But if to speak about our relationship with one another—we must relate to one another in such a way that we are ready to wash each other’s feet. All of Christianity is expressed in the two commandments about love of God and love of neighbor. Love of God is expressed in that a man desires Communion, that he cannot live without it, that he is in need of it. In Communion man becomes a part of God. We unite with God not only in prayer, but bodily through His Most Pure Body and through His Most Pure Blood, under the form of bread and wine. Man cultivates these products of the earth, and again he offers them to Christ the Savior, and God blesses us and unites us with Himself. It is an expression of man’s love for God.
And to each other? To have that readiness, like Christ, to wash the feet of your neighbor, even if that neighbor is completely unworthy. If we compare the dignity of the Son of God with any of the apostles, even with the preeminent Peter, we will see that Peter is unworthy, all the more because in a day he will quite easily renounce Christ. Why? Because he was afraid. It is natural to get afraid, although, even today he was ready to die for Christ, or so he thought. But, in fact, it turned out that he renounced Christ. And all the same, Christ washes his feet first. Do we have such willingness to serve our neighbors? This is precisely what distinguishes Christians from all other people.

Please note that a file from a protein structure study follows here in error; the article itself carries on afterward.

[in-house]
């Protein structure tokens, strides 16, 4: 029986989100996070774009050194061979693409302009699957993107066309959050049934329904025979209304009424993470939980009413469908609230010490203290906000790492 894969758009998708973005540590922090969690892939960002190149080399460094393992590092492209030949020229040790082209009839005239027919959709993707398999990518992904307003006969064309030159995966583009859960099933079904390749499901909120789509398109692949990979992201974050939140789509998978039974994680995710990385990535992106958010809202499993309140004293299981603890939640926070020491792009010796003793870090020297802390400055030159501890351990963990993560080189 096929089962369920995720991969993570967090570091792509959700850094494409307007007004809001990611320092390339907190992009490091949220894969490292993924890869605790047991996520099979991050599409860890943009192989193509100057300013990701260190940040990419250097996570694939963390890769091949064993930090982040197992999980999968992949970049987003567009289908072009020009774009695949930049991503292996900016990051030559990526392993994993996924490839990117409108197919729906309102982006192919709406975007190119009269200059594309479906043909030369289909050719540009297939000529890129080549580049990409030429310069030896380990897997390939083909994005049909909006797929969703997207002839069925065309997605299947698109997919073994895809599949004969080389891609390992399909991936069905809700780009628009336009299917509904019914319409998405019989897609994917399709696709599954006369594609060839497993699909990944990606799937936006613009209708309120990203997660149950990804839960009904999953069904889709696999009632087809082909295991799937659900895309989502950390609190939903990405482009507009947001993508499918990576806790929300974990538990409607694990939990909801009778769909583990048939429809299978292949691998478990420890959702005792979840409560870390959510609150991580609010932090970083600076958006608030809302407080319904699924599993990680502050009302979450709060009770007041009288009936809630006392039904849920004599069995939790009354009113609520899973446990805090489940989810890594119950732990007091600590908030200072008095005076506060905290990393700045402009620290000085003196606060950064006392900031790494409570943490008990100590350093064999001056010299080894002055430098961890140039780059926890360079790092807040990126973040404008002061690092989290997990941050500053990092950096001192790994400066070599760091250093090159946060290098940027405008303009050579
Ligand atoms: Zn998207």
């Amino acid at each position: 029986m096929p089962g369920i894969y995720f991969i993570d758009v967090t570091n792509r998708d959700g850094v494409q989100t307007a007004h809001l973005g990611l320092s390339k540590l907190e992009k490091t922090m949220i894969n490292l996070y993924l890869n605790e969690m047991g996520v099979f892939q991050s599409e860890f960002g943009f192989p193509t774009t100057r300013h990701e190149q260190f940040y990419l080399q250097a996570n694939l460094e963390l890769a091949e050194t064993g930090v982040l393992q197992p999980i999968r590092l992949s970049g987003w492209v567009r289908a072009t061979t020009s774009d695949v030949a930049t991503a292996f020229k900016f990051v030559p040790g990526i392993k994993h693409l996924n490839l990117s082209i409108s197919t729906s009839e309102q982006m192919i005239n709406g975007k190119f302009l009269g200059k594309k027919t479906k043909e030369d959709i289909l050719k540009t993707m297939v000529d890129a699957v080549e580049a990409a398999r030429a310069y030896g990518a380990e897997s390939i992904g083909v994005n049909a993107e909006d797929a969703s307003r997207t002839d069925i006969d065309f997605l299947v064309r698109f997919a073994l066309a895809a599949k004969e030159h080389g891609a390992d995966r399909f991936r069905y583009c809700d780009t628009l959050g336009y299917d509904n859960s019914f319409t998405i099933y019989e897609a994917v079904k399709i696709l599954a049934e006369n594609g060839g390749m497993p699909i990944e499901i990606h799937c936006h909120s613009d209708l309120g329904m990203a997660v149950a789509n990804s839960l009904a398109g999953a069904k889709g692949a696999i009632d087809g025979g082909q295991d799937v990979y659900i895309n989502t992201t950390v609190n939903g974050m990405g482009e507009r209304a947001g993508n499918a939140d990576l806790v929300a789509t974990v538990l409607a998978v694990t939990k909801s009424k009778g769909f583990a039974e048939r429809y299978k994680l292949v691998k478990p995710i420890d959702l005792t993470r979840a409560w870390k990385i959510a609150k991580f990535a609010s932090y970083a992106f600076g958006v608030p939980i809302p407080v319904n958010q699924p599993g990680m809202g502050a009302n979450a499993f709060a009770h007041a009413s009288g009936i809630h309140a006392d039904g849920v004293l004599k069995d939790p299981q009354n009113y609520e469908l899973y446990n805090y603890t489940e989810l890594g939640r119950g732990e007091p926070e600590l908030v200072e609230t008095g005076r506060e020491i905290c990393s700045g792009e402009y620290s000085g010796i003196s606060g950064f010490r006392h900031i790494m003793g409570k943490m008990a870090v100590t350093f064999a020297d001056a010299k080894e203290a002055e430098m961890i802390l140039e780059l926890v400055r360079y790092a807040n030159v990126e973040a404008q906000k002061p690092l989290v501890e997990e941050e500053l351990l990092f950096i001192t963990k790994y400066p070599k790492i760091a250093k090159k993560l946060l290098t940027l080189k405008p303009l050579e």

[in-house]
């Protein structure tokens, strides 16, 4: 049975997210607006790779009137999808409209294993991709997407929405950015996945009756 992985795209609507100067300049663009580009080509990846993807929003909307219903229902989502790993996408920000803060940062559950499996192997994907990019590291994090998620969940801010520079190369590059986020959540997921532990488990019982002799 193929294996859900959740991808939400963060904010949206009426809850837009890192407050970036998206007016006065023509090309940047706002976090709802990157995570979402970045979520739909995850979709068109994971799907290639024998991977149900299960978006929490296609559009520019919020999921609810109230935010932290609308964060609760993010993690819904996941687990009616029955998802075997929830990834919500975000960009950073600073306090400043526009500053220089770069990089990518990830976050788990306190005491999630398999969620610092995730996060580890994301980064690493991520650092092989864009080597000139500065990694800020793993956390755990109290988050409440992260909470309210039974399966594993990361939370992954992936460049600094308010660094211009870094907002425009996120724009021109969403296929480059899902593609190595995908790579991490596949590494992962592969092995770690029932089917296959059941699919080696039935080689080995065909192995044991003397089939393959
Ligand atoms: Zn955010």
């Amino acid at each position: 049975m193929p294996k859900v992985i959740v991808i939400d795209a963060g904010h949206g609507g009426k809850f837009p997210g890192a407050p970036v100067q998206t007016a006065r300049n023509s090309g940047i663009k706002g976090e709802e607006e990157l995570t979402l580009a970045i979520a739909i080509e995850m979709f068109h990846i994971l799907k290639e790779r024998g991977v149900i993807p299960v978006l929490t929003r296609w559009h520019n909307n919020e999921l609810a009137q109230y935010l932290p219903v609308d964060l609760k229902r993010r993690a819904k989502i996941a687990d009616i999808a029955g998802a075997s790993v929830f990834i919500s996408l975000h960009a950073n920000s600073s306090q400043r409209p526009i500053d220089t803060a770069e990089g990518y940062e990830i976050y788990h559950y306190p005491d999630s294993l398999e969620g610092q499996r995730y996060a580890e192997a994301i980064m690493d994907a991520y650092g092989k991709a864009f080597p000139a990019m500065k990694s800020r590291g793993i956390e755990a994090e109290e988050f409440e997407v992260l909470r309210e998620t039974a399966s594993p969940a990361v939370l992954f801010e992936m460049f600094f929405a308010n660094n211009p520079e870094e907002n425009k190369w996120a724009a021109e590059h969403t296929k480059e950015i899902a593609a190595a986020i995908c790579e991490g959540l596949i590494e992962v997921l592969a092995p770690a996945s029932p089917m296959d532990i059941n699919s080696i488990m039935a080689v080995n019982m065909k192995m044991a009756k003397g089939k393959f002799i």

Our land is covered with Christian churches so that people would have the opportunity to commune, and they are painted with frescoes depicting the sacred history of the Old and New Testaments, and decorated with icons on which are depicted the events of this history and the faces of the saints who have lived a Christian life before us. We are not alone in this world; we have also entered into this Christian history, into this river. We continue this movement, as our predecessors, who look upon us from their icons, as if encouraging us. They also communed. And they also, each in his own place, served their neighbors and were always ready to wash one another’s feet, setting aside their pride, ego, positions, riches, knowledge, and so on.
The highest nobility, the Divine, is manifested in love, and therefore Holy Thursday is the day when the love of God was manifested, when the Lord, anticipating the creation of the Church, indicated by what it would live, and how it would be created, from all over the whole world by faith in Jesus Christ, in that precisely He is the herald of the will of God, the Heavenly Father, and He wants us to unite with Him in the Holy Eucharist and to serve one another with love, carrying out that mission that He was the first on earth to carry out. Anyone, born on earth through the waters of Hoy Baptism, can become a Christian and walk the same path as Christ. This is the meaning of the Christian life. And anyone can choose it. It doesn’t require a broad mind, or education, or money, or glory, or any kind of riches—nothing is necessary for it. Only one thing is necessary—faith. If there is faith in Jesus Christ, then it is possible for everyone. And the Lord is ready to help every one of us on this path.
13 / 04 / 2017
Also here you can read
Into Zion’s Upper Room
Holy Week as a way to be with Christ
Hasten to the tree of the Cross of Christ
The Bridegroom and Judgment
A House of Prayer
Pontius Pilate’s Wife
Will We Follow After Him?
The Joy of Palm Sunday
“Do you believe that he will rise again?” Homily on Lazarus Saturday
On Obedience. The Annunciation
Rejoice! For the Ancient Curse is Annulled